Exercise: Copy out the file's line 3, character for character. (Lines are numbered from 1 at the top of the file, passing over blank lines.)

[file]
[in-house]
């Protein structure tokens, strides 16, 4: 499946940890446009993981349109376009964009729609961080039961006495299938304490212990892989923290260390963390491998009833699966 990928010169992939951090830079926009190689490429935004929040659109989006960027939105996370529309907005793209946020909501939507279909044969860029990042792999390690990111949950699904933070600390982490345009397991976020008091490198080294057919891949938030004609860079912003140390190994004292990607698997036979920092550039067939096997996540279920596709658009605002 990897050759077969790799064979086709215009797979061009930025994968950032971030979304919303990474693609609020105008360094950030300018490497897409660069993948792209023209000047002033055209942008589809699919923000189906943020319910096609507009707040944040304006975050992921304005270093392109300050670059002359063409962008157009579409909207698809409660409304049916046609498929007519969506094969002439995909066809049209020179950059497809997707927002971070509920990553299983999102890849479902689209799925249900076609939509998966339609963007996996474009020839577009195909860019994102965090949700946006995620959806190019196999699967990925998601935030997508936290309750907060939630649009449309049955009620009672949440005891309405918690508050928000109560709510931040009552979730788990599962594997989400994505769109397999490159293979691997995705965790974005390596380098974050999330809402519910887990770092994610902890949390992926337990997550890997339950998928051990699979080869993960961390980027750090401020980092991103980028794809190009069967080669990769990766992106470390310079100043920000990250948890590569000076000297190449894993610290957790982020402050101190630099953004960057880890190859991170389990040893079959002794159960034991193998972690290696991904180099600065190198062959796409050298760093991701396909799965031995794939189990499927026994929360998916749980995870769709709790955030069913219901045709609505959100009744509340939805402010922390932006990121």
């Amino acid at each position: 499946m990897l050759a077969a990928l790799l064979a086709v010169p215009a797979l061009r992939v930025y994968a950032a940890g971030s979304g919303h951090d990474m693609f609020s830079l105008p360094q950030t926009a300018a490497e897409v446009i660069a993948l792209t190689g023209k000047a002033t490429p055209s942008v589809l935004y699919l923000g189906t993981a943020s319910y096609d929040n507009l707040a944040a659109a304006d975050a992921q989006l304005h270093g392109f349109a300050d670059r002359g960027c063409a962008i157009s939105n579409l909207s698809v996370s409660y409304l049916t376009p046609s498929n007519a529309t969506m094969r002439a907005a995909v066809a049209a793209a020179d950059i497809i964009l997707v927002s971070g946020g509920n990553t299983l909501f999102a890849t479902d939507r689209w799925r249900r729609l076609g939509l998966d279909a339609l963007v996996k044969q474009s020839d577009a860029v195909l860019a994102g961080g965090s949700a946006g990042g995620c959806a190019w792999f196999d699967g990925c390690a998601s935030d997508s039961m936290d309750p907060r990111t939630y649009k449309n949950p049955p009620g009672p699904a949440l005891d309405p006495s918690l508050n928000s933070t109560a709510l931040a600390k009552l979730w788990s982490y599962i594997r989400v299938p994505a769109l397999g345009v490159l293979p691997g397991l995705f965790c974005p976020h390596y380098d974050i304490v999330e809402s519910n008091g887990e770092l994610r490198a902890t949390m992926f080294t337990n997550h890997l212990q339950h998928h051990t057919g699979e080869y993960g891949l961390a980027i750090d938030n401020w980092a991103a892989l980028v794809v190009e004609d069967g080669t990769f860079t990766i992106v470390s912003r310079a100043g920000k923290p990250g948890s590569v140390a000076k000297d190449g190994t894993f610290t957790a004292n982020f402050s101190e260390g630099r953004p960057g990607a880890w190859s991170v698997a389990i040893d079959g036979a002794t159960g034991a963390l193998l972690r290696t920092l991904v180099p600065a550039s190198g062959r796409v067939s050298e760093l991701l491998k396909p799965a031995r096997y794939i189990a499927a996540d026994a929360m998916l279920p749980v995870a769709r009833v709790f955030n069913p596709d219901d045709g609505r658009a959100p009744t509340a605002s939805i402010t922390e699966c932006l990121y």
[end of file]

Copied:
């Amino acid at each position: 499946m990897l050759a077969a990928l790799l064979a086709v010169p215009a797979l061009r992939v930025y994968a950032a940890g971030s979304g919303h951090d990474m693609f609020s830079l105008p360094q950030t926009a300018a490497e897409v446009i660069a993948l792209t190689g023209k000047a002033t490429p055209s942008v589809l935004y699919l923000g189906t993981a943020s319910y096609d929040n507009l707040a944040a659109a304006d975050a992921q989006l304005h270093g392109f349109a300050d670059r002359g960027c063409a962008i157009s939105n579409l909207s698809v996370s409660y409304l049916t376009p046609s498929n007519a529309t969506m094969r002439a907005a995909v066809a049209a793209a020179d950059i497809i964009l997707v927002s971070g946020g509920n990553t299983l909501f999102a890849t479902d939507r689209w799925r249900r729609l076609g939509l998966d279909a339609l963007v996996k044969q474009s020839d577009a860029v195909l860019a994102g961080g965090s949700a946006g990042g995620c959806a190019w792999f196999d699967g990925c390690a998601s935030d997508s039961m936290d309750p907060r990111t939630y649009k449309n949950p049955p009620g009672p699904a949440l005891d309405p006495s918690l508050n928000s933070t109560a709510l931040a600390k009552l979730w788990s982490y599962i594997r989400v299938p994505a769109l397999g345009v490159l293979p691997g397991l995705f965790c974005p976020h390596y380098d974050i304490v999330e809402s519910n008091g887990e770092l994610r490198a902890t949390m992926f080294t337990n997550h890997l212990q339950h998928h051990t057919g699979e080869y993960g891949l961390a980027i750090d938030n401020w980092a991103a892989l980028v794809v190009e004609d069967g080669t990769f860079t990766i992106v470390s912003r310079a100043g920000k923290p990250g948890s590569v140390a000076k000297d190449g190994t894993f610290t957790a004292n982020f402050s101190e260390g630099r953004p960057g990607a880890w190859s991170v698997a389990i040893d079959g036979a002794t159960g034991a963390l193998l972690r290696t920092l991904v180099p600065a550039s190198g062959r796409v067939s050298e760093l991701l491998k396909p799965a031995r096997y794939i189990a499927a996540d026994a929360m998916l279920p749980v995870a769709r009833v709790f955030n069913p596709d219901d045709g609505r658009a959100p009744t509340a605002s939805i402010t922390e699966c932006l990121y």